In this regard, to the credit of President Marcos, it has been noted by the Court that the President has publicly acknowledged as one of the distinctive cardinal features of the prevailing martial law regime that the constitutional authority, prerogatives and jurisdiction of the Supreme Court, as they have ever existed in normal times, remain integrally unimpaired despite the proclamation of martial law. In plainer terms, it has been repeatedly announced by the President, even to international or foreign audiences, that our martial law government is subject, as by constitutional mandate it should always be, to the authority and jurisdiction of the Supreme Court. And undoubtedly, in appropriate cases, such pronouncements can apply to the judiciary as a whole. Accordingly, We do not hesitate to reject the reasoning advanced by respondent court as a constitutionally-uncalled-for submissiveness to the Executive, certainly unworthy of the judicial office. We hold that the legal premise of the impugned order is absolutely erroneous from the point of view of sacred constitutional principles. Such an order does not deserve to be given sanction by this Court as being in keeping with the role of the courts in this momentous era of our national existence as a democratic republic committed to hold inviolate the independence of the judiciary at all times, so long as the constitution continues to be in force.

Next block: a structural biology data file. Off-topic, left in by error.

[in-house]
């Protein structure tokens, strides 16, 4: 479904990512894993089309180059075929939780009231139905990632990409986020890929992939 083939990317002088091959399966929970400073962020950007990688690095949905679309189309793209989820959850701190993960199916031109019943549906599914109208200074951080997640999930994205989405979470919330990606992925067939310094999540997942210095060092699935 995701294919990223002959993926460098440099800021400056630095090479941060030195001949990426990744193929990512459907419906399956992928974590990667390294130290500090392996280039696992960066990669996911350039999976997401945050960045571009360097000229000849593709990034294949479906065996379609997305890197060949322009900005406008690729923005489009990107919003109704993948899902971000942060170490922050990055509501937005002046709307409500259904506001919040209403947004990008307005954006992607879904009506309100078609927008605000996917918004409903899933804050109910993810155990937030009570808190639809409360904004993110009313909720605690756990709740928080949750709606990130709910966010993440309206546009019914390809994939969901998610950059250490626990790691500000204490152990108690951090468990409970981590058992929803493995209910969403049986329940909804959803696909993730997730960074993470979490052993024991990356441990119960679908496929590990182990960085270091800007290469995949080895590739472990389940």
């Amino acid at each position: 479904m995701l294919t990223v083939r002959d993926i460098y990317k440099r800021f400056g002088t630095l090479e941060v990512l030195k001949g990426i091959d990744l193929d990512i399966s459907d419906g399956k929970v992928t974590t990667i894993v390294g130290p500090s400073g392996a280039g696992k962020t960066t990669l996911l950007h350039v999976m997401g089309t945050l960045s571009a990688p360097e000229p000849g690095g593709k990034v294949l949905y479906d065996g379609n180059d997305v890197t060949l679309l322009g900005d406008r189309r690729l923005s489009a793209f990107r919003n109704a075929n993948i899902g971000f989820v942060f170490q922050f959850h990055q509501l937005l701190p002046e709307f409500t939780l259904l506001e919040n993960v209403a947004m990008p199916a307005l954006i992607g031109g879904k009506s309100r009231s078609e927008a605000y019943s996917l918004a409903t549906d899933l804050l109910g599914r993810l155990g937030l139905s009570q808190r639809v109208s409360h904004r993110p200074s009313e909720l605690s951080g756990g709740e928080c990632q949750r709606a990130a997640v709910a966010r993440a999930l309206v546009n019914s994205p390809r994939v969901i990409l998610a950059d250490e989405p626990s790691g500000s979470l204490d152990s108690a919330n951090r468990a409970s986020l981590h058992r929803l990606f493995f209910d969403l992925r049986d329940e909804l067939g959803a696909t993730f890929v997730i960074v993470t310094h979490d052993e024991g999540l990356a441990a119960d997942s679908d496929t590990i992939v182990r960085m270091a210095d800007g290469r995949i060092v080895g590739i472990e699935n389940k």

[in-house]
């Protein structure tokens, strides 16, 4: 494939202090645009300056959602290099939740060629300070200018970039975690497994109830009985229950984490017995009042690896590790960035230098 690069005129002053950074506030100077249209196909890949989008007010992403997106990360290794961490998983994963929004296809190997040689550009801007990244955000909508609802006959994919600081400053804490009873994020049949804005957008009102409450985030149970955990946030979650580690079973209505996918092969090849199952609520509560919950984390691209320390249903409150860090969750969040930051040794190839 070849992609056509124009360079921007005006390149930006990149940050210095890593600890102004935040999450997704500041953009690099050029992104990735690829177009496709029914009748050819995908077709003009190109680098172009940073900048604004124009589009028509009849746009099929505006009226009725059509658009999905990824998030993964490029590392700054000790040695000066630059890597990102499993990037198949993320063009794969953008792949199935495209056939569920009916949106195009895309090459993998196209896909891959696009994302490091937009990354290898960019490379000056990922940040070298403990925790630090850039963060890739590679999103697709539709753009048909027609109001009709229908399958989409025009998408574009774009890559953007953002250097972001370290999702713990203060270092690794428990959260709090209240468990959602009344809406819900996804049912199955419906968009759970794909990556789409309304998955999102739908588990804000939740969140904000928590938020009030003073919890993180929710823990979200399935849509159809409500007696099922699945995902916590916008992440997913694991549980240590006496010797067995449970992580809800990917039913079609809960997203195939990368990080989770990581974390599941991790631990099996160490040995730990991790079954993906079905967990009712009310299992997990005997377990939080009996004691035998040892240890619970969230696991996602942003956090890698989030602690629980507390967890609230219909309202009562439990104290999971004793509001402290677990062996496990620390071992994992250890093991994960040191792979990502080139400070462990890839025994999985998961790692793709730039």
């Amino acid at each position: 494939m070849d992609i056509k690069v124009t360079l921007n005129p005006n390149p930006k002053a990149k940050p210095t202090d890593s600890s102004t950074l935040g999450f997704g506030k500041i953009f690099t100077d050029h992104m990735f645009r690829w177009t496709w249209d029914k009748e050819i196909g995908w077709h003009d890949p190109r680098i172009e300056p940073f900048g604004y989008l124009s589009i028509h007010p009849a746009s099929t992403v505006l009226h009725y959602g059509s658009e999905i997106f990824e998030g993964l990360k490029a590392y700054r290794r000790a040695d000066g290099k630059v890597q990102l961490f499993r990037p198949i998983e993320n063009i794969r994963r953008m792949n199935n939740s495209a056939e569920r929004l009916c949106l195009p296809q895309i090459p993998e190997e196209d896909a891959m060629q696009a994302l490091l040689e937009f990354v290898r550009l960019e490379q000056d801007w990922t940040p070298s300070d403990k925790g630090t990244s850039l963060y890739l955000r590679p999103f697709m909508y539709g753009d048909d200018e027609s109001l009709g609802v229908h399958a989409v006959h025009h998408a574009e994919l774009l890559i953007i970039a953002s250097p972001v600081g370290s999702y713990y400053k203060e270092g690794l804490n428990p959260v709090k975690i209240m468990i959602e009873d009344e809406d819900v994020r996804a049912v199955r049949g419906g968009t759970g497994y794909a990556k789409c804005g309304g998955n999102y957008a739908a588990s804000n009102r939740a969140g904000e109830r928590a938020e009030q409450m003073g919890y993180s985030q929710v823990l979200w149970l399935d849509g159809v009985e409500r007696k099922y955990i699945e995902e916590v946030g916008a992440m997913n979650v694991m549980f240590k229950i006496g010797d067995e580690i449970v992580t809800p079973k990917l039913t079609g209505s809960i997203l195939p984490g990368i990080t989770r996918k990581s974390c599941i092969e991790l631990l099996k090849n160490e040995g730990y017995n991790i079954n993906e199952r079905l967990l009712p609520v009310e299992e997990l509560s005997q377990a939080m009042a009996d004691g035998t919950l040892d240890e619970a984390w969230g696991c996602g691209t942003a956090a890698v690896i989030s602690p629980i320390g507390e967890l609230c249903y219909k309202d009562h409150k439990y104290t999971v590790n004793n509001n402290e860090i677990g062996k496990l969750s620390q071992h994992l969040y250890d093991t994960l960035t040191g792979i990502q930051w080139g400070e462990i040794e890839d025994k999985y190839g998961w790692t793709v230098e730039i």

Now, strictly speaking and observing the usual procedural rules, what has just been said should suffice to dispose of this case. In other words, in the light of Our view that respondent court committed a grave error in declaring itself jurisdictionally impotent in the premises, ordinarily, what remains for Us to do is only to direct that petitioner's case be tried and decided by respondent judge on the merits. But this is the Supreme Court whose power and duty to do substantial justice in every case before it are inherent, plenary and imperative, hence extensive to all instances where it appears that final resolution of the controversy before it is feasible without denying any of the parties involved full opportunity to be heard. Stated differently, if in any case elevated to this Court for the correction of any supposed procedural error of any lower court, it should be found that indeed there has been a mistake, and it further appears that all the facts needed for a complete determination of the whole controversy are already before the Court undisputed or uncontroverted by the parties, the Supreme Court may at its option, whenever it feels the best interests of justice would be thereby subserved, dispense with the usual procedure of remanding the case to the court of origin for its own judgment, and instead, the Supreme Court may already resolve the pertinent determinative issues and render the final judgment on the merits. The obvious reason for such an extension in the exercise of the Court's pervasive power is that any other procedure would amount to an unnecessary rigmarole which can only augment the expenses, efforts and anxieties of the parties and uselessly delay the administration of justice, no other result for all concerned being anyway perceptible.